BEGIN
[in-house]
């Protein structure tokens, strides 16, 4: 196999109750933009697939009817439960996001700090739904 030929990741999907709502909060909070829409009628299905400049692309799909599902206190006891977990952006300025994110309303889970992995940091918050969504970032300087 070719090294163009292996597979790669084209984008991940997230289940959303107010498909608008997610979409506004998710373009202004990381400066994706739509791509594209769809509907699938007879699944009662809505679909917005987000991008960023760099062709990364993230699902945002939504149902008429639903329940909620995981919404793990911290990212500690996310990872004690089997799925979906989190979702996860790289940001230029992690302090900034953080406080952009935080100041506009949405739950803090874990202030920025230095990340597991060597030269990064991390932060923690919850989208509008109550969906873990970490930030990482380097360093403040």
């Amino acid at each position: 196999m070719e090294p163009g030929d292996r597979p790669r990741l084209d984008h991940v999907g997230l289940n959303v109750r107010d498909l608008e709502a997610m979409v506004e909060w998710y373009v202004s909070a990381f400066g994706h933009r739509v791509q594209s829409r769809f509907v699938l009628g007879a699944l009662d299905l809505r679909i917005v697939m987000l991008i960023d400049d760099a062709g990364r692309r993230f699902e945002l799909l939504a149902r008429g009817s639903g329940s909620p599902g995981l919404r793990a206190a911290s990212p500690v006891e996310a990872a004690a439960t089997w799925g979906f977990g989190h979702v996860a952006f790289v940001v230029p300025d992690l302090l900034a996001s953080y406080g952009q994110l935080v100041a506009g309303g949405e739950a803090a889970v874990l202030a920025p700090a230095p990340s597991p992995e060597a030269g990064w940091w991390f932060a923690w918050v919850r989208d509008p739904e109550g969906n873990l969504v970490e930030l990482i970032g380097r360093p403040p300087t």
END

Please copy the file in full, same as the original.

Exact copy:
[in-house]
């Protein structure tokens, strides 16, 4: 196999109750933009697939009817439960996001700090739904 030929990741999907709502909060909070829409009628299905400049692309799909599902206190006891977990952006300025994110309303889970992995940091918050969504970032300087 070719090294163009292996597979790669084209984008991940997230289940959303107010498909608008997610979409506004998710373009202004990381400066994706739509791509594209769809509907699938007879699944009662809505679909917005987000991008960023760099062709990364993230699902945002939504149902008429639903329940909620995981919404793990911290990212500690996310990872004690089997799925979906989190979702996860790289940001230029992690302090900034953080406080952009935080100041506009949405739950803090874990202030920025230095990340597991060597030269990064991390932060923690919850989208509008109550969906873990970490930030990482380097360093403040």
């Amino acid at each position: 196999m070719e090294p163009g030929d292996r597979p790669r990741l084209d984008h991940v999907g997230l289940n959303v109750r107010d498909l608008e709502a997610m979409v506004e909060w998710y373009v202004s909070a990381f400066g994706h933009r739509v791509q594209s829409r769809f509907v699938l009628g007879a699944l009662d299905l809505r679909i917005v697939m987000l991008i960023d400049d760099a062709g990364r692309r993230f699902e945002l799909l939504a149902r008429g009817s639903g329940s909620p599902g995981l919404r793990a206190a911290s990212p500690v006891e996310a990872a004690a439960t089997w799925g979906f977990g989190h979702v996860a952006f790289v940001v230029p300025d992690l302090l900034a996001s953080y406080g952009q994110l935080v100041a506009g309303g949405e739950a803090a889970v874990l202030a920025p700090a230095p990340s597991p992995e060597a030269g990064w940091w991390f932060a923690w918050v919850r989208d509008p739904e109550g969906n873990l969504v970490e930030l990482i970032g380097r360093p403040p300087t």